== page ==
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Lines and boxes

Introduction

Pine Script™ facilitates drawing lines, boxes, and other geometric formations from code using the line, box, and polyline types. These types provide utility for programmatically drawing support and resistance levels, trend lines, price ranges, and other custom formations on a chart.

Unlike plots, the flexibility of these types makes them particularly well-suited for visualizing current calculated data at virtually any available point on the chart, irrespective of the chart bar the script executes on.

Lines, boxes, and polylines are objects, like labels, tables, and other special types. Scripts reference objects of these types using IDs, which act like pointers. As with other objects, line, box, and polyline IDs are qualified as “series” values, and all functions that manage these objects accept “series” arguments.

Note

Using the types we discuss on this page often involves arrays, especially when working with polylines, which require an array of chart.point instances. We therefore recommend you become familiar with arrays to make the most of these drawing types in your scripts.

Lines drawn by a script may be vertical, horizontal, or angled. Boxes are always rectangular. Polylines sequentially connect multiple vertical, horizontal, angled, or curved line segments. Although all of these drawing types have different characteristics, they do have some things in common:

  • Lines, boxes, and polylines can have coordinates at any available location on the chart, including ones at future times beyond the last chart bar.
  • Objects of these types can use chart.point instances to set their coordinates.
  • The x-coordinates of each object can be bar index or time values, depending on their specified xloc property.
  • Each object can have one of multiple predefined line styles.
  • Scripts can call the functions that manage these objects from within the scopes of loops and conditional structures, allowing iterative and conditional control of their drawings.
  • There are limits on the number of these objects that a script can reference and display on the chart. A single script instance can display up to 500 lines, 500 boxes, and 100 polylines. Users can specify the maximum number allowed for each type via the max_lines_count, max_boxes_count, and max_polylines_count parameters of the script’s indicator() or strategy() declaration statement. If unspecified, the default is ~50. As with label and table types, lines, boxes, and polylines utilize a garbage collection mechanism that deletes the oldest objects on the chart when the total number of drawings exceeds the script’s limit.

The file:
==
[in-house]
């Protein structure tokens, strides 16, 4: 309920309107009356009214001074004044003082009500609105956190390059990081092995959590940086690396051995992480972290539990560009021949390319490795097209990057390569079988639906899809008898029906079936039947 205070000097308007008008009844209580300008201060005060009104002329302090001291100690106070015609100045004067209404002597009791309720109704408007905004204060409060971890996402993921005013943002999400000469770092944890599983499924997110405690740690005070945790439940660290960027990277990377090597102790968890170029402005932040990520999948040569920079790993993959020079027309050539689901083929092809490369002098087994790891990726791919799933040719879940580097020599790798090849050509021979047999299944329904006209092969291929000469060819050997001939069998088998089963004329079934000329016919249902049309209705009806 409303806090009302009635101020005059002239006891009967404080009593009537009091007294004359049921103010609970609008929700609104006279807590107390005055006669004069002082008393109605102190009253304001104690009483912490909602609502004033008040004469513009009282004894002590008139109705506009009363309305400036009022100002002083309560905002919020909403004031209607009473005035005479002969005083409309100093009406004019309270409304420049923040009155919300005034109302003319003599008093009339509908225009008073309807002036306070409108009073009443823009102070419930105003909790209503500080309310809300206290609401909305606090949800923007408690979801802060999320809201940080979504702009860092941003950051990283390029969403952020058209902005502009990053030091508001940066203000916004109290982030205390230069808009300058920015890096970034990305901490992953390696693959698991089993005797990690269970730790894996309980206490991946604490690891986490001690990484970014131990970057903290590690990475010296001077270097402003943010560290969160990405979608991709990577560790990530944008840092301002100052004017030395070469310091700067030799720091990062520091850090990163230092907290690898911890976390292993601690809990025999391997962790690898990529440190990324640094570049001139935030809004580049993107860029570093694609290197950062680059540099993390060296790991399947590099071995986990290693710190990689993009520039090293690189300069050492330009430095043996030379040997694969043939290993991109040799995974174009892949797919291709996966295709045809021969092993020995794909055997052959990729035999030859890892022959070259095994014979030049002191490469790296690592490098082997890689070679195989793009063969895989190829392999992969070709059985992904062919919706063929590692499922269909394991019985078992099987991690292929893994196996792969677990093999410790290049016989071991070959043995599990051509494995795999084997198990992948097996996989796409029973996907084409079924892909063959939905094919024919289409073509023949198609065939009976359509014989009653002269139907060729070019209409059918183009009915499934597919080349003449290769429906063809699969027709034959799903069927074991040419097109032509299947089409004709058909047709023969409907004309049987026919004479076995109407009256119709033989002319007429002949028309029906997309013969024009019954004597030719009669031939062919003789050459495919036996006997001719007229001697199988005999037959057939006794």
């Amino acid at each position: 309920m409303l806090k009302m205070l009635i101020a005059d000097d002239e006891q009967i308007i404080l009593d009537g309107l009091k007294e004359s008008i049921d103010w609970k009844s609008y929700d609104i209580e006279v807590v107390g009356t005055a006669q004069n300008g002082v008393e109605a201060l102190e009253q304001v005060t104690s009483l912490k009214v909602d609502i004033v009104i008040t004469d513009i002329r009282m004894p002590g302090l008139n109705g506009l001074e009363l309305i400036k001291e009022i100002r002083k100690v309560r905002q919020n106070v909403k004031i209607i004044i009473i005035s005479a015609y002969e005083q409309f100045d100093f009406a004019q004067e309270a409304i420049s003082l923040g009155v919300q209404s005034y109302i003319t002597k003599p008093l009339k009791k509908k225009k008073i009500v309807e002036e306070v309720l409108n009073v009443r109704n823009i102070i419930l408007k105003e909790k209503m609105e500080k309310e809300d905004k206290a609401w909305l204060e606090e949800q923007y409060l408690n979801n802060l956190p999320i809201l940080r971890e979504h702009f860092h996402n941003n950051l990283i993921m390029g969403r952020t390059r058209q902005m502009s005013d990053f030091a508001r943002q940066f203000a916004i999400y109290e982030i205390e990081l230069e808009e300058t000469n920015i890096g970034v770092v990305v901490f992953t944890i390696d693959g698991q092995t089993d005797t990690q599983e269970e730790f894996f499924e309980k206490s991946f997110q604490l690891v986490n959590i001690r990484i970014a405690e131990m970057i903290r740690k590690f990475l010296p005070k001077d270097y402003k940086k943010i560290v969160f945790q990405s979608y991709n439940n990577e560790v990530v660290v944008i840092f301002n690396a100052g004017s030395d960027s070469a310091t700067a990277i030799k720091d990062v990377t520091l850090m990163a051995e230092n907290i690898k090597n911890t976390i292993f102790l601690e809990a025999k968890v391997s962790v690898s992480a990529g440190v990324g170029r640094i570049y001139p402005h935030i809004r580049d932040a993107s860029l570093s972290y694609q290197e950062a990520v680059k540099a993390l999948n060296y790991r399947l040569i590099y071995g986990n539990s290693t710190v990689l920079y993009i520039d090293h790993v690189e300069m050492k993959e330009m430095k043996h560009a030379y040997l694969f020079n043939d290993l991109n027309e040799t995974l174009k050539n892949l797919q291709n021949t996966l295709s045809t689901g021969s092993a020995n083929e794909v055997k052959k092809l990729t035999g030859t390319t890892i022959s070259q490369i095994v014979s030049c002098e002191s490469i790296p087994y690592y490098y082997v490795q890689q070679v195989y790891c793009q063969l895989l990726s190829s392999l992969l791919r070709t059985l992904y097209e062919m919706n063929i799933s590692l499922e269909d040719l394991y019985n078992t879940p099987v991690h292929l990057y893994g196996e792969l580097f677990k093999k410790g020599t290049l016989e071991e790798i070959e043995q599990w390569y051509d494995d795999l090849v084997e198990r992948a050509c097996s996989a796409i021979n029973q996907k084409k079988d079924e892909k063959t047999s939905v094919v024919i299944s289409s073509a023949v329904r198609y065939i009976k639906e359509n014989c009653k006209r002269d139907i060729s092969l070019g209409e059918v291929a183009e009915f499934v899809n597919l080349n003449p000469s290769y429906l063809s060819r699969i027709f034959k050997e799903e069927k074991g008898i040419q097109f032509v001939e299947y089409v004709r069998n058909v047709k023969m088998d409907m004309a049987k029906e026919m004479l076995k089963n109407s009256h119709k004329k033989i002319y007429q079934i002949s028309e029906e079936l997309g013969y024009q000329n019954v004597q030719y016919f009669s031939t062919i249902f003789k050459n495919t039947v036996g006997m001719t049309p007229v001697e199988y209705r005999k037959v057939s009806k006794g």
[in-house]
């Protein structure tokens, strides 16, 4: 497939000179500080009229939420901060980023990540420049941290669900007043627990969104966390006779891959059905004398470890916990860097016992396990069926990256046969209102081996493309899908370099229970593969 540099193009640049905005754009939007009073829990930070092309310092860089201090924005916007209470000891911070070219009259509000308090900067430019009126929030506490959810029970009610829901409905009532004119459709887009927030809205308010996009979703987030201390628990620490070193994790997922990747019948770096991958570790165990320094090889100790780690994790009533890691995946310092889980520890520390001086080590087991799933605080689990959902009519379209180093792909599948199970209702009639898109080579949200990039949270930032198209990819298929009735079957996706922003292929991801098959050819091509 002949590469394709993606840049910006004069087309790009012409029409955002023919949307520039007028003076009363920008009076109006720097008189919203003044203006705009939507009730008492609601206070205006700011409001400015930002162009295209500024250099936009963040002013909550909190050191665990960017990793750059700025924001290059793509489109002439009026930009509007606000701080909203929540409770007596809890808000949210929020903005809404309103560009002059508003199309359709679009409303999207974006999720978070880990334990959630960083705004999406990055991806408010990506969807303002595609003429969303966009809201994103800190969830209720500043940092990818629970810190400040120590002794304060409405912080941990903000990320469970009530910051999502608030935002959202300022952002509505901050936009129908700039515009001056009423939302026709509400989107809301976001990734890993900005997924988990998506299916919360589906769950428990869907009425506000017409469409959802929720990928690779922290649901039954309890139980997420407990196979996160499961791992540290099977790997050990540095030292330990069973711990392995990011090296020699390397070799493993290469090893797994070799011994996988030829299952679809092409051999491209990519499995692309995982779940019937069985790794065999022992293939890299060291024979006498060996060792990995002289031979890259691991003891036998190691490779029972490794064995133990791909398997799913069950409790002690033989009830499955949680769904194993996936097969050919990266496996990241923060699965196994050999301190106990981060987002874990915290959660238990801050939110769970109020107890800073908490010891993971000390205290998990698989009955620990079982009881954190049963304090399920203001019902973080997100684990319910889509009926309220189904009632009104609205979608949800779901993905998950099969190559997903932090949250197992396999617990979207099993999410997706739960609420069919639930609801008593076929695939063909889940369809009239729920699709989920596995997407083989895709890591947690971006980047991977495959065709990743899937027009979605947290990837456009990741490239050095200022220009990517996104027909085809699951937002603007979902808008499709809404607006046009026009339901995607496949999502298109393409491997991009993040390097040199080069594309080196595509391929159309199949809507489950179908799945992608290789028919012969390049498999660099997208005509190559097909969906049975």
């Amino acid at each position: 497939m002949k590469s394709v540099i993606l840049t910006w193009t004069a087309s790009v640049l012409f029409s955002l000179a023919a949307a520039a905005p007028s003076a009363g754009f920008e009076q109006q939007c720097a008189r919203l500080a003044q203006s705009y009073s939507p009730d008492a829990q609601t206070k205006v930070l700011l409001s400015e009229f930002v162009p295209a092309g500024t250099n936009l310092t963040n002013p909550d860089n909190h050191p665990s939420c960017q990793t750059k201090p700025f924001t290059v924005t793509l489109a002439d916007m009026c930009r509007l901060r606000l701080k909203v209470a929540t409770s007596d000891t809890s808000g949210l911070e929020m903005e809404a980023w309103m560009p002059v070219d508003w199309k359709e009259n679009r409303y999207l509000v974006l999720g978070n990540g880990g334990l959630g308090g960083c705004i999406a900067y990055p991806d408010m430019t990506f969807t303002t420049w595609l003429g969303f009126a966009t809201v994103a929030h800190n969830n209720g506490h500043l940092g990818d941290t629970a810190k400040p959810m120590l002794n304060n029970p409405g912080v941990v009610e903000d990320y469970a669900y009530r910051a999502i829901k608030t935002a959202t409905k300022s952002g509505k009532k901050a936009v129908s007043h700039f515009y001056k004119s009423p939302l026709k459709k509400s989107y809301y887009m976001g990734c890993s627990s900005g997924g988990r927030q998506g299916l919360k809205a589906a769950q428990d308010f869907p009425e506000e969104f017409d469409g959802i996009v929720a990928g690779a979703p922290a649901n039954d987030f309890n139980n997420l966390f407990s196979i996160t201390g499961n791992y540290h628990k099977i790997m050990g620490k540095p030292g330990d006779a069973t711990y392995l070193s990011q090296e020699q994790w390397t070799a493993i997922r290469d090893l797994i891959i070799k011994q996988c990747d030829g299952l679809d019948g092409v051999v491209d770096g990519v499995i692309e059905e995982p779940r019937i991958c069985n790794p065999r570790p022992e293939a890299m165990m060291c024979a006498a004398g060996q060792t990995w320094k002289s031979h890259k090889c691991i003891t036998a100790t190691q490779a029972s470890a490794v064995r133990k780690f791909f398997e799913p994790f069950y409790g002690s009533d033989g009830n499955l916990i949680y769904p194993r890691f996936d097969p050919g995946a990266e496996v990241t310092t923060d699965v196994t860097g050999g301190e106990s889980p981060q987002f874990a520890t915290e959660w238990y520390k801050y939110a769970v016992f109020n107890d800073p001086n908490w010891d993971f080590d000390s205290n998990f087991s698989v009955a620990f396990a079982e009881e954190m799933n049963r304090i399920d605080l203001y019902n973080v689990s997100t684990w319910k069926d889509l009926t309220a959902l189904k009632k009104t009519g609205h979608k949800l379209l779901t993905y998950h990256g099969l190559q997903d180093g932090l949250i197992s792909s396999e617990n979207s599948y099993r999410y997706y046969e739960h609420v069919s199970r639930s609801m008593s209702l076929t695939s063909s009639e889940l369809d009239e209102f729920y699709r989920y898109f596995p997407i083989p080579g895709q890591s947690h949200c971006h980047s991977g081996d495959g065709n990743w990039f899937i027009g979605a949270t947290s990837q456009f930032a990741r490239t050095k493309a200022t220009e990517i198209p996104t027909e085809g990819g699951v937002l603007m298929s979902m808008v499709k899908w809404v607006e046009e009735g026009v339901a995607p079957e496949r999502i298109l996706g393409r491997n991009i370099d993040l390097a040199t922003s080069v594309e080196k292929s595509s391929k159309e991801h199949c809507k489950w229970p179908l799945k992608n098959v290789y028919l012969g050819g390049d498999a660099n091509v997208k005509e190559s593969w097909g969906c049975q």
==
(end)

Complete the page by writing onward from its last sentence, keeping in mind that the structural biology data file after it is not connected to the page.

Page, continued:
Note

On TradingView charts, a complete set of Drawing Tools allows users to create and modify drawings using mouse actions. While they may sometimes resemble drawing objects created with Pine Script™ code, they are unrelated entities. Pine scripts cannot interact with drawing tools from the chart user interface, and mouse actions do not directly affect Pine drawing objects.

Lines

The built-ins in the line.* namespace control the creation and management of line objects:

  • The line.new() function creates a new line.
  • The line.set_*() functions modify line properties.
  • The line.get_*() functions retrieve values from a line instance.
  • The line.copy() function clones a line instance.
  • The line.delete() function deletes an existing line instance.
  • The line.all variable references a read-only array containing the IDs of all lines displayed by the script. The array’s size depends on the max_lines_count of the indicator() or strategy() declaration statement and the number of lines the script has drawn.

Scripts can call line.set_*(), line.get_*(), line.copy(), and line.delete() built-ins as functions or methods.

Creating lines

The line.new() function creates a new line instance to display on the chart. It has the following signatures:

line.new(first_point, second_point, xloc, extend, color, style, width) → series line

line.new(x1, y1, x2, y2, xloc, extend, color, style, width) → series line

The first overload of this function contains the first_point and second_point parameters. The first_point is a chart.point representing the start of the line, and the second_point is a chart.point representing the line’s end. The function copies the information from these chart points to determine the line’s coordinates. Whether it uses the index or time fields from the first_point and second_point as x-coordinates depends on the function’s xloc value.

The second overload specifies x1, y1, x2, and y2 values independently, where x1 and x2 are int values representing the starting and ending x-coordinates of the line, and y1 and y2 are float values representing the y-coordinates. Whether the line considers the x values as bar indices or timestamps depends on the xloc value in the function call.

Both overloads share the same additional parameters:

xloc

Controls whether the x-coordinates of the new line use bar index or time values. Its default value is xloc.bar_index.